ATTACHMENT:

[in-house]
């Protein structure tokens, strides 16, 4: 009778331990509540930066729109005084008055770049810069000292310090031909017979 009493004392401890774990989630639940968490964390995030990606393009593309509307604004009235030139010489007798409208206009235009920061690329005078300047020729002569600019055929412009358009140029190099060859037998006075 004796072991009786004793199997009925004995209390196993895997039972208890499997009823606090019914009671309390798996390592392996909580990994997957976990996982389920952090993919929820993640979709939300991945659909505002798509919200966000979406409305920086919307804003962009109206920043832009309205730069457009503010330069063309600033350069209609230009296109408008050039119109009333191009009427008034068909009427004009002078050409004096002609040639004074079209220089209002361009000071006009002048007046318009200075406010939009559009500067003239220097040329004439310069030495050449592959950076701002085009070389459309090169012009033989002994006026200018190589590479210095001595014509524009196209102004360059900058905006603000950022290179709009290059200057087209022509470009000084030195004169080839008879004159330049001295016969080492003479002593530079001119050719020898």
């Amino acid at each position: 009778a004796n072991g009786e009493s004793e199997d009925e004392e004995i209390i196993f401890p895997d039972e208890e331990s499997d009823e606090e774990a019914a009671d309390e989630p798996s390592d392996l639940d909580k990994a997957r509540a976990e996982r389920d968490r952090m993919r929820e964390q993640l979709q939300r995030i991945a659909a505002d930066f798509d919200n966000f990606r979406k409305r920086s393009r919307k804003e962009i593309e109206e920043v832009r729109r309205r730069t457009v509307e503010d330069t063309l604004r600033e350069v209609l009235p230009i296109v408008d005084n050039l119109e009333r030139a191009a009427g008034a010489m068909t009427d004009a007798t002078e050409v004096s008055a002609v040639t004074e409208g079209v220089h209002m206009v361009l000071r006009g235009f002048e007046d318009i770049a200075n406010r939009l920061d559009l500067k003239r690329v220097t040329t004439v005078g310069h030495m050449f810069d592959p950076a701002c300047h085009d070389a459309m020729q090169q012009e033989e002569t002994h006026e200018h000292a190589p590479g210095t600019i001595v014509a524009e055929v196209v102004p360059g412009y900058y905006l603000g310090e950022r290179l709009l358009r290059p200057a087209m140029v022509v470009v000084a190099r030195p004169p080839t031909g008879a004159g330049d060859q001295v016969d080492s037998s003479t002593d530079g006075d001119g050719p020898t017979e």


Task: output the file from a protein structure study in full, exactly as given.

[in-house]
């Protein structure tokens, strides 16, 4: 009778331990509540930066729109005084008055770049810069000292310090031909017979 009493004392401890774990989630639940968490964390995030990606393009593309509307604004009235030139010489007798409208206009235009920061690329005078300047020729002569600019055929412009358009140029190099060859037998006075 004796072991009786004793199997009925004995209390196993895997039972208890499997009823606090019914009671309390798996390592392996909580990994997957976990996982389920952090993919929820993640979709939300991945659909505002798509919200966000979406409305920086919307804003962009109206920043832009309205730069457009503010330069063309600033350069209609230009296109408008050039119109009333191009009427008034068909009427004009002078050409004096002609040639004074079209220089209002361009000071006009002048007046318009200075406010939009559009500067003239220097040329004439310069030495050449592959950076701002085009070389459309090169012009033989002994006026200018190589590479210095001595014509524009196209102004360059900058905006603000950022290179709009290059200057087209022509470009000084030195004169080839008879004159330049001295016969080492003479002593530079001119050719020898």
């Amino acid at each position: 009778a004796n072991g009786e009493s004793e199997d009925e004392e004995i209390i196993f401890p895997d039972e208890e331990s499997d009823e606090e774990a019914a009671d309390e989630p798996s390592d392996l639940d909580k990994a997957r509540a976990e996982r389920d968490r952090m993919r929820e964390q993640l979709q939300r995030i991945a659909a505002d930066f798509d919200n966000f990606r979406k409305r920086s393009r919307k804003e962009i593309e109206e920043v832009r729109r309205r730069t457009v509307e503010d330069t063309l604004r600033e350069v209609l009235p230009i296109v408008d005084n050039l119109e009333r030139a191009a009427g008034a010489m068909t009427d004009a007798t002078e050409v004096s008055a002609v040639t004074e409208g079209v220089h209002m206009v361009l000071r006009g235009f002048e007046d318009i770049a200075n406010r939009l920061d559009l500067k003239r690329v220097t040329t004439v005078g310069h030495m050449f810069d592959p950076a701002c300047h085009d070389a459309m020729q090169q012009e033989e002569t002994h006026e200018h000292a190589p590479g210095t600019i001595v014509a524009e055929v196209v102004p360059g412009y900058y905006l603000g310090e950022r290179l709009l358009r290059p200057a087209m140029v022509v470009v000084a190099r030195p004169p080839t031909g008879a004159g330049d060859q001295v016969d080492s037998s003479t002593d530079g006075d001119g050719p020898t017979e």